Hawaii has always been a special place for our family—my late paternal grandfather was born on Oahu and was living at the Pearl Harbor military base on the fateful day of December 7, 1941. Years later, he met my grandmother while living in Hawaii—she was an artist and he had been recruited to play baseball for the navy (talk about a cool position!). We return every couple of years to explore those roots and discover all the enchantment the islands have to offer. Even without these ties, it’s easy to understand why so many people flock to the Paradise of the Pacific and why others choose to live there permanently.
Hawaii is a land of plenty: sunshine, surf, seemingly endless views of the ocean and all its majesty. However, a big problem is brewing.
The coral reefs are dying.
The thing is, it’s not just a Hawaii-centric problem—it’s a major issue spreading all around the world in coastal environments. Why? Well, climate change is a huge factor, for one. But there’s another thing that’s having a major impact on the reefs and it’s causing a serious case of coral bleaching. And it’s something we have control over: sunscreen.
The chemical sunscreens we’re using are killing the reefs around the world!
When chemical-loaded sunscreen washes off your skin and saturates the ocean, it contributes to coral bleaching. Not familiar with coral bleaching? Essentially these chemicals choke the oxygen. They also cause damage to the DNA in both larval and adult coral, limiting their ability to grow and reproduce.
And it’s not just the coral that’s being impacted—there’s a symbiotic relationship to take into account. Oxybenzone, one of the most common ingredients found in popular sunscreens, is a hormone disruptor. It can change male fish to female, which obviously hinders their reproduction. If the fish can’t reproduce then the fish counts are down and if the fish counts are down, they aren’t pooping enough to feed the coral, and the coral can’t feed the fish.
It’s truly an ugly cycle.
However, there’s something we can do about it! A number of reef-friendly sunscreens are popping up in order to combat the issue.
Get ready for some really cool biology, courtesy of our resident biologist, Dave. 🙂
Ocean water temperatures have increased over the last 100 years by about 0.13C per decade, with predictions of a 1-4C average increase in ocean water globally. Though this change might seem insignificant, rising seawater temperatures (along with increasing atmospheric CO2) can have drastic effects on sea life.
Think about it this way: when you’ve got a fever your body temperature rises by just a couple degrees, but those couple degrees make all the difference!
Corals are marine invertebrates that are more broadly placed in a group of animals known as Cnidarians which include corals, sea anemones, and sea jellies. Corals often form a symbiosis with zooxanthellae, a small, single-celled, symbiotic dinoflagellate (Symbiodinium) that provide corals with sugars made through photosynthesis.
A number of experiments (reviewed by Brown 1997) have shown that warming temperatures cause the loss of zooxanthellae (or the algal photosynthetic pigment) and result in a pale coloring of the coral. This stressed state can make corals susceptible to disease, which can ultimately result in death. What’s left? A ghostly calcium carbonate endoskeleton from the coral is left behind that can be especially obvious when bleaching occurs over a large area. As you travel, ask dedicated divers—they can tell you what they’ve observed over the years!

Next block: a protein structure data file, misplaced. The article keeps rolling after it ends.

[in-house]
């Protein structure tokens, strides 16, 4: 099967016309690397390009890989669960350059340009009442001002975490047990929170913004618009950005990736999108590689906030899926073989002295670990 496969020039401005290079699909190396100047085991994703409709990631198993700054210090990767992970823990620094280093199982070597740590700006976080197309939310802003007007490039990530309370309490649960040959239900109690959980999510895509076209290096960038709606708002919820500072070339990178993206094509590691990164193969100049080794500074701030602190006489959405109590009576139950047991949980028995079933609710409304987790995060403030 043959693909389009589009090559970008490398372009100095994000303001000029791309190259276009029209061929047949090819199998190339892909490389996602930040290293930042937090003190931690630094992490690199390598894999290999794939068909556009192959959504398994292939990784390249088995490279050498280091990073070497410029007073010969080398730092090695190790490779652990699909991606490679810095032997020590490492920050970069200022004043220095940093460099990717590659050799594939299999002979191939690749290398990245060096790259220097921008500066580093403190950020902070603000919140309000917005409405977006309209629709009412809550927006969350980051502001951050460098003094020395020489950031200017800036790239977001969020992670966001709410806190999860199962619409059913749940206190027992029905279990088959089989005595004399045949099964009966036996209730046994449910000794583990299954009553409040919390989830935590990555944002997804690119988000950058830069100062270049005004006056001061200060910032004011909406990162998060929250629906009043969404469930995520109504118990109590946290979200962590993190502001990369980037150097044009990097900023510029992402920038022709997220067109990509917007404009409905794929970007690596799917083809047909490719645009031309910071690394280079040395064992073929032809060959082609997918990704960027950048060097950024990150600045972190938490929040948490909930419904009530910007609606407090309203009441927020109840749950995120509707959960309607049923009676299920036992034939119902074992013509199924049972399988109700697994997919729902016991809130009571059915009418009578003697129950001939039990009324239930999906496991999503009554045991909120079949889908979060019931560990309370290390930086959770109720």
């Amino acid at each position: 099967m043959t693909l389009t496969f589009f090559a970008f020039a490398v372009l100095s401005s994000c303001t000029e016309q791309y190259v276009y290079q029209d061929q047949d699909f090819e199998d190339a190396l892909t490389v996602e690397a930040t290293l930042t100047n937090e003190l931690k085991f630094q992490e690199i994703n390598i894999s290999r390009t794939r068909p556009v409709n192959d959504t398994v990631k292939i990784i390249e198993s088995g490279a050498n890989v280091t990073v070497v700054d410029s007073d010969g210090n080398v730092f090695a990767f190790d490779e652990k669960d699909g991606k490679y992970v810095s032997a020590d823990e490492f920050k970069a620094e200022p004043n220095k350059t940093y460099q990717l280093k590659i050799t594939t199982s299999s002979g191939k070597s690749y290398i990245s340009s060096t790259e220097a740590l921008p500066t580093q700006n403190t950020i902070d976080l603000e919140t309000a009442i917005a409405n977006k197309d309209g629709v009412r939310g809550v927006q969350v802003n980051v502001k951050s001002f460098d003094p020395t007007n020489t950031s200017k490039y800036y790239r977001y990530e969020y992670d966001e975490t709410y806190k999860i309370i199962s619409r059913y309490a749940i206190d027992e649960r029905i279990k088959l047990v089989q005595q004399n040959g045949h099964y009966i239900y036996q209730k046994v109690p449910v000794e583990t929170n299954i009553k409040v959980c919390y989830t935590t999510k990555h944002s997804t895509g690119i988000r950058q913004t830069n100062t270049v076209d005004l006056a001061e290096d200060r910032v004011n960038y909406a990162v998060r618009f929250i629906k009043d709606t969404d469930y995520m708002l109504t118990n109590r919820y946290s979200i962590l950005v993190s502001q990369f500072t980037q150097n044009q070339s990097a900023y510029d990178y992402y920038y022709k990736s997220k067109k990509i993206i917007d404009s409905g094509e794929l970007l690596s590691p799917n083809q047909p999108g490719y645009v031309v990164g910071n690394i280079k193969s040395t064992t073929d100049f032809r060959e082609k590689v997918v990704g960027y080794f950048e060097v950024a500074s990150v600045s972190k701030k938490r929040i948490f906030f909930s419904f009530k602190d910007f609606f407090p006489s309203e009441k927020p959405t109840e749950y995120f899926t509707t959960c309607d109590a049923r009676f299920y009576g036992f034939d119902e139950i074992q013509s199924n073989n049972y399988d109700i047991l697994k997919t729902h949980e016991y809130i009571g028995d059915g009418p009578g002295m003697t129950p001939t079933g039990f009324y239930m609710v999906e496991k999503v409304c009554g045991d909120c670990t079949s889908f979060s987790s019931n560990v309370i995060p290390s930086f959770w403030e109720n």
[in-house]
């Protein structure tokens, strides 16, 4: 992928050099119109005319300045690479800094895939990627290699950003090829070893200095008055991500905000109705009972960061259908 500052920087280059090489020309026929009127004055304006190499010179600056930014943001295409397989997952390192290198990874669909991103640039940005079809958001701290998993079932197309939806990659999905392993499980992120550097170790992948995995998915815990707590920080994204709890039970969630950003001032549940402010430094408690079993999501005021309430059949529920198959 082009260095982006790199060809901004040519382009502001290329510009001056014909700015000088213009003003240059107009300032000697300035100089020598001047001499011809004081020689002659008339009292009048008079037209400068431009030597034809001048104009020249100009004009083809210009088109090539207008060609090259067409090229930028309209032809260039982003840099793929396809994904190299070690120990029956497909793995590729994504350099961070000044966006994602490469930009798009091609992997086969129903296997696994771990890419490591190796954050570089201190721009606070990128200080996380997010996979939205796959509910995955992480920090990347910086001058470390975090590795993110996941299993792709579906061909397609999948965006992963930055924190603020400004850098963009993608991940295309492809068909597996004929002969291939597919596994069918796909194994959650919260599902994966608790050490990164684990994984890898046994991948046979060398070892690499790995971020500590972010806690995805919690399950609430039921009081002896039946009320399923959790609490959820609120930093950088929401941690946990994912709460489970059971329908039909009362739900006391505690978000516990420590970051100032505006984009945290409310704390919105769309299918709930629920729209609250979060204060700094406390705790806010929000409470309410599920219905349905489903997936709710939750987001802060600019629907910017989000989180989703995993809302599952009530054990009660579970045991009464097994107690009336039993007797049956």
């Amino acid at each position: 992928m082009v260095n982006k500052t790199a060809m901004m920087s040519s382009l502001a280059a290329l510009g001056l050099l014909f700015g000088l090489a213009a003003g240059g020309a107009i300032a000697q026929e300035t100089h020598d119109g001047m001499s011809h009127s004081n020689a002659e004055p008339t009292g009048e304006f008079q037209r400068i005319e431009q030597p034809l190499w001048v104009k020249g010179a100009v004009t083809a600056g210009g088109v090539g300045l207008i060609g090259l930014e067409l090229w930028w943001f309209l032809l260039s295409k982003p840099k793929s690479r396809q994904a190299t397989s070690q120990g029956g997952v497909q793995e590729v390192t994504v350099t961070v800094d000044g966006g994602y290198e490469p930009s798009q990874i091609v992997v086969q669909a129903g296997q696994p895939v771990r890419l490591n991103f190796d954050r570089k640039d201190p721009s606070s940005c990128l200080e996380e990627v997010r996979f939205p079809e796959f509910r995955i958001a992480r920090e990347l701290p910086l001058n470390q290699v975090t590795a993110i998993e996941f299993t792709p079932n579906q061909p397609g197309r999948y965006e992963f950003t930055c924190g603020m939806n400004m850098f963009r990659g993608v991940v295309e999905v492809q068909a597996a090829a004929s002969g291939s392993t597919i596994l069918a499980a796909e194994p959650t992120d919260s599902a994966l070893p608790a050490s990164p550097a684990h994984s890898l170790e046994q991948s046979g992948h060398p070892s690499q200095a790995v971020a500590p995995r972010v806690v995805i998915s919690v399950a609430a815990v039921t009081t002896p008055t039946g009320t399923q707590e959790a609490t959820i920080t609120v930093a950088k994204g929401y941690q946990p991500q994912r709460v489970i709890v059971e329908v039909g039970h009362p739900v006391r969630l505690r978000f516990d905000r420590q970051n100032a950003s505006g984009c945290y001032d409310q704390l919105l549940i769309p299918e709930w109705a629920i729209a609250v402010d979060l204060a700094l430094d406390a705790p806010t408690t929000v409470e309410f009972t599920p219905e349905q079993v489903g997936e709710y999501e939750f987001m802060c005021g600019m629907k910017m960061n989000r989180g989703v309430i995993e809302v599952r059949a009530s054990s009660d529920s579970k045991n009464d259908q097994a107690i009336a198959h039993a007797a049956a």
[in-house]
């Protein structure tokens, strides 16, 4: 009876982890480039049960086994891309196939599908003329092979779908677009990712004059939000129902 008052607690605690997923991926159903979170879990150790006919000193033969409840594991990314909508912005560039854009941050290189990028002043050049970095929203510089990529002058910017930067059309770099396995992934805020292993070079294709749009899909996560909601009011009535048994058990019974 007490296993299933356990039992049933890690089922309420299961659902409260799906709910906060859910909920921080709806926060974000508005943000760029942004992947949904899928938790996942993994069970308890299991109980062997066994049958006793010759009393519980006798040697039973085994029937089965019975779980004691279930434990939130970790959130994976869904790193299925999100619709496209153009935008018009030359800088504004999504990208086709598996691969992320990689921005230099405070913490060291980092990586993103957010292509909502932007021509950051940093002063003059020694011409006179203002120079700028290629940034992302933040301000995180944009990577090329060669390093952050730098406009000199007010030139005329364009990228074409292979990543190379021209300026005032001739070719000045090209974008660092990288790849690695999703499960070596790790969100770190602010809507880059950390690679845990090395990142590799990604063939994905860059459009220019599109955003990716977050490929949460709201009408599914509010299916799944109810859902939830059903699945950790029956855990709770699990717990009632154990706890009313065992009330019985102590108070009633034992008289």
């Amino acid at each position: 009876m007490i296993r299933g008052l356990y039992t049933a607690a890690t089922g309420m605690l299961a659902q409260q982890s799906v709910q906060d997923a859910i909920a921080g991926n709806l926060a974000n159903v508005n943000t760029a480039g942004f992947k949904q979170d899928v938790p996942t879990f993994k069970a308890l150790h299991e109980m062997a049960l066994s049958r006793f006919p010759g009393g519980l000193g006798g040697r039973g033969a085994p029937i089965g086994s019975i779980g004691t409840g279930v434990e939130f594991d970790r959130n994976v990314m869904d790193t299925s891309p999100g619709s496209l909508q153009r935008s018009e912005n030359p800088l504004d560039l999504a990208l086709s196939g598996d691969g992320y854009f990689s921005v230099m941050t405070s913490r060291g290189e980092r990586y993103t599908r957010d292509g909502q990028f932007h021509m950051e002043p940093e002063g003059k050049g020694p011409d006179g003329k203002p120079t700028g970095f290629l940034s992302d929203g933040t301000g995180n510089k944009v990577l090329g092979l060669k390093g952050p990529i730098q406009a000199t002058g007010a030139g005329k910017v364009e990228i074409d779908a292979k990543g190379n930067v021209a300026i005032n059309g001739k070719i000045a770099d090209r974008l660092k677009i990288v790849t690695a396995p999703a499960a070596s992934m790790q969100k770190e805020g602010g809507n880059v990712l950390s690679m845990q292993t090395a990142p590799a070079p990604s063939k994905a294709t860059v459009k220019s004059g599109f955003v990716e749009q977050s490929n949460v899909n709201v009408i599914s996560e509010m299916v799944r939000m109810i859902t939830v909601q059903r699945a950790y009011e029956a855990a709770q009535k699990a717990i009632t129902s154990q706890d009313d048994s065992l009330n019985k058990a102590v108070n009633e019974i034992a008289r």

On a high-level, don’t use sunscreens containing oxybenzone or octinoxate.
Dr. Craig Downs, a toxicologist based in Maui, identified oxybenzone and octinoxate as “two chemicals that can lower the resiliency of coral reefs to bleaching. They can affect the development and endocrine systems of fish. And, the risk of spreading the chemicals in the ocean is not only when sunscreen-wearing swimmers are in the water, but also when they go home and use the shower or the toilet” (Maui News).
We learned that while there are many other chemicals in sunscreens that can be harmful to the environment (and to humans!), but oxybenzone was the best one to target as it’s easy to identify for consumers. That said, when looking at sunscreen ingredients, it may say oxybenzone-free, but you’ll want to take a look and see if you can pronounce the other ingredients in it.
If you can’t, there’s a good chance it’s actually not that great for the environment.
Curious about what those other main toxic chemicals are? Here’s a snippet of the list from EWG.org: octinoxate/octyl methoxycinnamate, homosalate, octisalate, octocrylene.
We’d suggest opting for mineral-based ones with titanium dioxide or zinc oxide.
While research is ongoing, in July 2018, Hawaii passed a law prohibiting future sales of sunscreens with oxybenzone (also known as benzophenone-3) and octinoxate. This law passed in part due to Susan Varsames, the founder of mama KULEANA reef-safe sunscreen.
While we were in Maui, we met up with Susan and she graciously invited us into her home so we could learn more about the work she does and measures we can take to save the coral reefs! Head over to this post—Taking Responsibility with Reef-Safe Sunscreen for the lowdown.
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